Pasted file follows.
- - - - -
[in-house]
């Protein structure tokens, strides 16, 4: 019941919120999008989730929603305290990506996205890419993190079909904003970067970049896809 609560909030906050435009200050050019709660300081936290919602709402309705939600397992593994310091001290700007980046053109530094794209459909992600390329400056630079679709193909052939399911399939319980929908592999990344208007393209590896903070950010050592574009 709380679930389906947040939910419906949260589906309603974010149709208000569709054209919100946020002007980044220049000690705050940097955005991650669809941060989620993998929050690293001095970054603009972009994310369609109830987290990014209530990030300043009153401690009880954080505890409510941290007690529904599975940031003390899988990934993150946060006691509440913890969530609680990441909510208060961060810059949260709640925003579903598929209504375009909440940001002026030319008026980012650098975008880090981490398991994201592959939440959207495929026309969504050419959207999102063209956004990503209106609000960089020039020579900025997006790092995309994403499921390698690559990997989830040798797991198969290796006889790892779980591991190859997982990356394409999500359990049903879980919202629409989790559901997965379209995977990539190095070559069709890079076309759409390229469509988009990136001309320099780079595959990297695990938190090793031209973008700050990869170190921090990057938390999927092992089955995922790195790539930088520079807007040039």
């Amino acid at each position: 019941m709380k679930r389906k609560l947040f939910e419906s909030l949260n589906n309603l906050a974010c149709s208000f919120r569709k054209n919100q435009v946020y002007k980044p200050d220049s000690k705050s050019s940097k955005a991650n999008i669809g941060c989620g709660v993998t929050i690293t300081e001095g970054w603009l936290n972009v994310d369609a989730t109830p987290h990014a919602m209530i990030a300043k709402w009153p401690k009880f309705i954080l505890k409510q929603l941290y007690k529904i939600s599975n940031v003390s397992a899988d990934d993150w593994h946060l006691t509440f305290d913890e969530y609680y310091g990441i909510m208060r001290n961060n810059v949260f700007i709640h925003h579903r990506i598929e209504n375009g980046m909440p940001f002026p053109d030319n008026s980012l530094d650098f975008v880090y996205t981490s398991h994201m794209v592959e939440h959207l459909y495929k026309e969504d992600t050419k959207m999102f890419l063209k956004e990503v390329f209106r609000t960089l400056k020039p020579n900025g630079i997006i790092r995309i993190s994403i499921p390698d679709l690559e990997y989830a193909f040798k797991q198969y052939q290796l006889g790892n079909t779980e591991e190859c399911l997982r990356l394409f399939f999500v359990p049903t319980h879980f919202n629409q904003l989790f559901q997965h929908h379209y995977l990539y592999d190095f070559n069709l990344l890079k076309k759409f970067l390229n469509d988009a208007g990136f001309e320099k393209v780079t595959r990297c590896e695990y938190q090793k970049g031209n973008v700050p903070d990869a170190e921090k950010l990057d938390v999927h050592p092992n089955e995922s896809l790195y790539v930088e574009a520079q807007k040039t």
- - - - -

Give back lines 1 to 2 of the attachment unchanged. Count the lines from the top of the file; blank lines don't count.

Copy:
[in-house]
């Protein structure tokens, strides 16, 4: 019941919120999008989730929603305290990506996205890419993190079909904003970067970049896809 609560909030906050435009200050050019709660300081936290919602709402309705939600397992593994310091001290700007980046053109530094794209459909992600390329400056630079679709193909052939399911399939319980929908592999990344208007393209590896903070950010050592574009 709380679930389906947040939910419906949260589906309603974010149709208000569709054209919100946020002007980044220049000690705050940097955005991650669809941060989620993998929050690293001095970054603009972009994310369609109830987290990014209530990030300043009153401690009880954080505890409510941290007690529904599975940031003390899988990934993150946060006691509440913890969530609680990441909510208060961060810059949260709640925003579903598929209504375009909440940001002026030319008026980012650098975008880090981490398991994201592959939440959207495929026309969504050419959207999102063209956004990503209106609000960089020039020579900025997006790092995309994403499921390698690559990997989830040798797991198969290796006889790892779980591991190859997982990356394409999500359990049903879980919202629409989790559901997965379209995977990539190095070559069709890079076309759409390229469509988009990136001309320099780079595959990297695990938190090793031209973008700050990869170190921090990057938390999927092992089955995922790195790539930088520079807007040039």